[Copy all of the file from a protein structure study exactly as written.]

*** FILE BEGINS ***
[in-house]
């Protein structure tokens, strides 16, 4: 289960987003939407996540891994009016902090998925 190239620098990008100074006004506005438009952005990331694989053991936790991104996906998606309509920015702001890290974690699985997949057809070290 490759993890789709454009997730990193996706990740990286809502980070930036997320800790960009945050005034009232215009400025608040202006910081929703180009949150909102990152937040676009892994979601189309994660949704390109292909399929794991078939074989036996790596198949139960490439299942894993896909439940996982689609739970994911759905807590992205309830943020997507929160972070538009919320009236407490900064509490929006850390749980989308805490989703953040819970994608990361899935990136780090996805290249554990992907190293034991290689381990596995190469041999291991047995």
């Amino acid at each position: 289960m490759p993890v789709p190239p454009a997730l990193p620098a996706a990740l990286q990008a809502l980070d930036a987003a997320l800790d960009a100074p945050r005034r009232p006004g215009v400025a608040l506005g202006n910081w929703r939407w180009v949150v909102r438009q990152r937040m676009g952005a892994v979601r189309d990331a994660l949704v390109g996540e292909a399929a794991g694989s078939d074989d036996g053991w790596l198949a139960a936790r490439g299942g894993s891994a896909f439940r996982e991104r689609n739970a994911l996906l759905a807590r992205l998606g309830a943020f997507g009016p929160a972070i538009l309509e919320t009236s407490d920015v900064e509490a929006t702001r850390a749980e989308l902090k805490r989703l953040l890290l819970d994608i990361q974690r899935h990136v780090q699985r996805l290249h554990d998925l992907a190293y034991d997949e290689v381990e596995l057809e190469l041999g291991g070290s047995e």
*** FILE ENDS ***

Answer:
[in-house]
């Protein structure tokens, strides 16, 4: 289960987003939407996540891994009016902090998925 190239620098990008100074006004506005438009952005990331694989053991936790991104996906998606309509920015702001890290974690699985997949057809070290 490759993890789709454009997730990193996706990740990286809502980070930036997320800790960009945050005034009232215009400025608040202006910081929703180009949150909102990152937040676009892994979601189309994660949704390109292909399929794991078939074989036996790596198949139960490439299942894993896909439940996982689609739970994911759905807590992205309830943020997507929160972070538009919320009236407490900064509490929006850390749980989308805490989703953040819970994608990361899935990136780090996805290249554990992907190293034991290689381990596995190469041999291991047995």
């Amino acid at each position: 289960m490759p993890v789709p190239p454009a997730l990193p620098a996706a990740l990286q990008a809502l980070d930036a987003a997320l800790d960009a100074p945050r005034r009232p006004g215009v400025a608040l506005g202006n910081w929703r939407w180009v949150v909102r438009q990152r937040m676009g952005a892994v979601r189309d990331a994660l949704v390109g996540e292909a399929a794991g694989s078939d074989d036996g053991w790596l198949a139960a936790r490439g299942g894993s891994a896909f439940r996982e991104r689609n739970a994911l996906l759905a807590r992205l998606g309830a943020f997507g009016p929160a972070i538009l309509e919320t009236s407490d920015v900064e509490a929006t702001r850390a749980e989308l902090k805490r989703l953040l890290l819970d994608i990361q974690r899935h990136v780090q699985r996805l290249h554990d998925l992907a190293y034991d997949e290689v381990e596995l057809e190469l041999g291991g070290s047995e």